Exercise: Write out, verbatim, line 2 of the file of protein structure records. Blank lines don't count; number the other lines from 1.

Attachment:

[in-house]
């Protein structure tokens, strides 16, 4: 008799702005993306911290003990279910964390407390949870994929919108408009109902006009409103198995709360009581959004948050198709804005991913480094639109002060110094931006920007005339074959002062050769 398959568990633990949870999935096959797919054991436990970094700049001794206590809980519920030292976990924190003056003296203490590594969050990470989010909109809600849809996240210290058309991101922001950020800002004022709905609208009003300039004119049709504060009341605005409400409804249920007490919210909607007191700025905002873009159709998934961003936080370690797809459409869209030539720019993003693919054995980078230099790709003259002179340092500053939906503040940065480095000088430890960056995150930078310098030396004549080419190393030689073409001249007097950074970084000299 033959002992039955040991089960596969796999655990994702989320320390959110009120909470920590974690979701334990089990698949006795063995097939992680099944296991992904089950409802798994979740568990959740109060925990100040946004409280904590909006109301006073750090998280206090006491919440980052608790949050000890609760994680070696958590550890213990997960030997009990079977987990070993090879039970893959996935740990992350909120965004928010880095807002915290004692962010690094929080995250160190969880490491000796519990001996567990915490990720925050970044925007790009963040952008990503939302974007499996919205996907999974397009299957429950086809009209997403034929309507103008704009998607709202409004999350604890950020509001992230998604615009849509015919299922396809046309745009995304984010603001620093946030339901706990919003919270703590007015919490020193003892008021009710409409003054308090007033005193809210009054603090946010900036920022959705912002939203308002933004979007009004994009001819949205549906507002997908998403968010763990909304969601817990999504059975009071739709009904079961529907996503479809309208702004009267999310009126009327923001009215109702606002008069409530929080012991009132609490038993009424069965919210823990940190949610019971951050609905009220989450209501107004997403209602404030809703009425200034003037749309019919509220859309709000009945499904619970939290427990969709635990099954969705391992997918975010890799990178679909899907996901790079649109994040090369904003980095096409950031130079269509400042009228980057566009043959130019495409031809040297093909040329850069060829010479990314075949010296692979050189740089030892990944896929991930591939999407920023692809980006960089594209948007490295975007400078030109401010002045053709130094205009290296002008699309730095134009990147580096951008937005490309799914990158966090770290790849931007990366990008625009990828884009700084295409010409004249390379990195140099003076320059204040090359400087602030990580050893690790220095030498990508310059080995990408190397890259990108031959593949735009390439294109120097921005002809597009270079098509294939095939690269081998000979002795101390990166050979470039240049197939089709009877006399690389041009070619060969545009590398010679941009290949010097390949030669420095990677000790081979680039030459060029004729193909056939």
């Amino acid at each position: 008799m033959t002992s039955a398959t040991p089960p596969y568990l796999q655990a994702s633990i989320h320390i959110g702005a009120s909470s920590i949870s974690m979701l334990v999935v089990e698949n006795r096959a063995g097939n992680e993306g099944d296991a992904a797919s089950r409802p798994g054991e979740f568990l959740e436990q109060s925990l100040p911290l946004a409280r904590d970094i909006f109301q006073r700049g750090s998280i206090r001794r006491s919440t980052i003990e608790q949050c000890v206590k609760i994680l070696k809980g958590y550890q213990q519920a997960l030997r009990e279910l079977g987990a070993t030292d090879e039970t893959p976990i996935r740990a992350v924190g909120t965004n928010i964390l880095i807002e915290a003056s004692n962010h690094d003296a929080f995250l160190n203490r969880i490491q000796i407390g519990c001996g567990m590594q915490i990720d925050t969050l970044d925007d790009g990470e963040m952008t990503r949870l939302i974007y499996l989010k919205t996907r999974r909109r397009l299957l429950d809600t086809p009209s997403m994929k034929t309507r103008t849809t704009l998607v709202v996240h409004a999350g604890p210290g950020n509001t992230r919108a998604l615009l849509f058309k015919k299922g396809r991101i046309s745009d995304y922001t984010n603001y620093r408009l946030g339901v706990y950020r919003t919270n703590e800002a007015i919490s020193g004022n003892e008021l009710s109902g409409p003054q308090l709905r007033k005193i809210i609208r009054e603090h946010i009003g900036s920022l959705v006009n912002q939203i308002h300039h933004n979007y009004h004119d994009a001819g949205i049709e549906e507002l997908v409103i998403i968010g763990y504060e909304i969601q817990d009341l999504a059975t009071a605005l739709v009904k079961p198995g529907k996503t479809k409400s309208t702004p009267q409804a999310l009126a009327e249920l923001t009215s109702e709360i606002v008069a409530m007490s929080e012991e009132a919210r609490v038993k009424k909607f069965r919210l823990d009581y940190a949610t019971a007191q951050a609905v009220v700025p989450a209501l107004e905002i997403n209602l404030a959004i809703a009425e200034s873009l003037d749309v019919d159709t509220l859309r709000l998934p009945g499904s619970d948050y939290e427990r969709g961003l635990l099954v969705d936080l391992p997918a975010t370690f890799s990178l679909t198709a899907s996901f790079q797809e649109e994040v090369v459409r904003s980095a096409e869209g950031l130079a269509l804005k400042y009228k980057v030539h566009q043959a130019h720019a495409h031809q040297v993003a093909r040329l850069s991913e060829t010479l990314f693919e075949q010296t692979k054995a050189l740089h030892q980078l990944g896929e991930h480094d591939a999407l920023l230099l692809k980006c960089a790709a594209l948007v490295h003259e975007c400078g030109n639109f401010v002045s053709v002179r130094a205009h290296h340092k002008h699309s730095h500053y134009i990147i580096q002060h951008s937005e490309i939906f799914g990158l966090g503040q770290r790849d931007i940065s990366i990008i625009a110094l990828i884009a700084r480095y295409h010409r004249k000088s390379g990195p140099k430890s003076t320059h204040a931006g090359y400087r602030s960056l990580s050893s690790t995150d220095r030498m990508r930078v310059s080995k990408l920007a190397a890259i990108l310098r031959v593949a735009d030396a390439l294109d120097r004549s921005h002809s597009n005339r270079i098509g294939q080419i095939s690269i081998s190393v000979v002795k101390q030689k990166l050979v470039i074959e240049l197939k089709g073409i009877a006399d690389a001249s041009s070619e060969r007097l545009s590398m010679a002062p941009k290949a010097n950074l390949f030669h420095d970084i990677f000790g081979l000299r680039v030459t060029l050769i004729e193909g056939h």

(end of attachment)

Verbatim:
């Protein structure tokens, strides 16, 4: 008799702005993306911290003990279910964390407390949870994929919108408009109902006009409103198995709360009581959004948050198709804005991913480094639109002060110094931006920007005339074959002062050769 398959568990633990949870999935096959797919054991436990970094700049001794206590809980519920030292976990924190003056003296203490590594969050990470989010909109809600849809996240210290058309991101922001950020800002004022709905609208009003300039004119049709504060009341605005409400409804249920007490919210909607007191700025905002873009159709998934961003936080370690797809459409869209030539720019993003693919054995980078230099790709003259002179340092500053939906503040940065480095000088430890960056995150930078310098030396004549080419190393030689073409001249007097950074970084000299 033959002992039955040991089960596969796999655990994702989320320390959110009120909470920590974690979701334990089990698949006795063995097939992680099944296991992904089950409802798994979740568990959740109060925990100040946004409280904590909006109301006073750090998280206090006491919440980052608790949050000890609760994680070696958590550890213990997960030997009990079977987990070993090879039970893959996935740990992350909120965004928010880095807002915290004692962010690094929080995250160190969880490491000796519990001996567990915490990720925050970044925007790009963040952008990503939302974007499996919205996907999974397009299957429950086809009209997403034929309507103008704009998607709202409004999350604890950020509001992230998604615009849509015919299922396809046309745009995304984010603001620093946030339901706990919003919270703590007015919490020193003892008021009710409409003054308090007033005193809210009054603090946010900036920022959705912002939203308002933004979007009004994009001819949205549906507002997908998403968010763990909304969601817990999504059975009071739709009904079961529907996503479809309208702004009267999310009126009327923001009215109702606002008069409530929080012991009132609490038993009424069965919210823990940190949610019971951050609905009220989450209501107004997403209602404030809703009425200034003037749309019919509220859309709000009945499904619970939290427990969709635990099954969705391992997918975010890799990178679909899907996901790079649109994040090369904003980095096409950031130079269509400042009228980057566009043959130019495409031809040297093909040329850069060829010479990314075949010296692979050189740089030892990944896929991930591939999407920023692809980006960089594209948007490295975007400078030109401010002045053709130094205009290296002008699309730095134009990147580096951008937005490309799914990158966090770290790849931007990366990008625009990828884009700084295409010409004249390379990195140099003076320059204040090359400087602030990580050893690790220095030498990508310059080995990408190397890259990108031959593949735009390439294109120097921005002809597009270079098509294939095939690269081998000979002795101390990166050979470039240049197939089709009877006399690389041009070619060969545009590398010679941009290949010097390949030669420095990677000790081979680039030459060029004729193909056939």